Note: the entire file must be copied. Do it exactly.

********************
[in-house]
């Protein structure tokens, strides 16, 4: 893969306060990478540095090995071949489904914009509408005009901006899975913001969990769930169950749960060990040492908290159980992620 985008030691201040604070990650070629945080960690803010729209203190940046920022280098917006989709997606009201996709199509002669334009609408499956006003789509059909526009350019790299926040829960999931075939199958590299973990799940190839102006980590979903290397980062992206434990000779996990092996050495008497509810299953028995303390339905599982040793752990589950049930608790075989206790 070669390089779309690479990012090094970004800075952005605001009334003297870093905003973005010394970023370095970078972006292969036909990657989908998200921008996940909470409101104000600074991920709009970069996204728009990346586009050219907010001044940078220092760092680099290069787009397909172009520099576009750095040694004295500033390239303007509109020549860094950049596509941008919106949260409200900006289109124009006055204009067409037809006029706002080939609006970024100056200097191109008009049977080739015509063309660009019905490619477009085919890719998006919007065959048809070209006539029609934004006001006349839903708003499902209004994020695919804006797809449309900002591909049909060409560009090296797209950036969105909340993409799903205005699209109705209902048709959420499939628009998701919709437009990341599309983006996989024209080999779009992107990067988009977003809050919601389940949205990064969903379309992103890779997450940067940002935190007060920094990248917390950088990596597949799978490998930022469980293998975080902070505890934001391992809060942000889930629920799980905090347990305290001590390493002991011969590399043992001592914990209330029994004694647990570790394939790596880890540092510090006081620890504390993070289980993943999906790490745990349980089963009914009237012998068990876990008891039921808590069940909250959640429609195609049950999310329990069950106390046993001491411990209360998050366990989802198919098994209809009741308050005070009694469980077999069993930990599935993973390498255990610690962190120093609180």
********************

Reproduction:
[in-house]
């Protein structure tokens, strides 16, 4: 893969306060990478540095090995071949489904914009509408005009901006899975913001969990769930169950749960060990040492908290159980992620 985008030691201040604070990650070629945080960690803010729209203190940046920022280098917006989709997606009201996709199509002669334009609408499956006003789509059909526009350019790299926040829960999931075939199958590299973990799940190839102006980590979903290397980062992206434990000779996990092996050495008497509810299953028995303390339905599982040793752990589950049930608790075989206790 070669390089779309690479990012090094970004800075952005605001009334003297870093905003973005010394970023370095970078972006292969036909990657989908998200921008996940909470409101104000600074991920709009970069996204728009990346586009050219907010001044940078220092760092680099290069787009397909172009520099576009750095040694004295500033390239303007509109020549860094950049596509941008919106949260409200900006289109124009006055204009067409037809006029706002080939609006970024100056200097191109008009049977080739015509063309660009019905490619477009085919890719998006919007065959048809070209006539029609934004006001006349839903708003499902209004994020695919804006797809449309900002591909049909060409560009090296797209950036969105909340993409799903205005699209109705209902048709959420499939628009998701919709437009990341599309983006996989024209080999779009992107990067988009977003809050919601389940949205990064969903379309992103890779997450940067940002935190007060920094990248917390950088990596597949799978490998930022469980293998975080902070505890934001391992809060942000889930629920799980905090347990305290001590390493002991011969590399043992001592914990209330029994004694647990570790394939790596880890540092510090006081620890504390993070289980993943999906790490745990349980089963009914009237012998068990876990008891039921808590069940909250959640429609195609049950999310329990069950106390046993001491411990209360998050366990989802198919098994209809009741308050005070009694469980077999069993930990599935993973390498255990610690962190120093609180």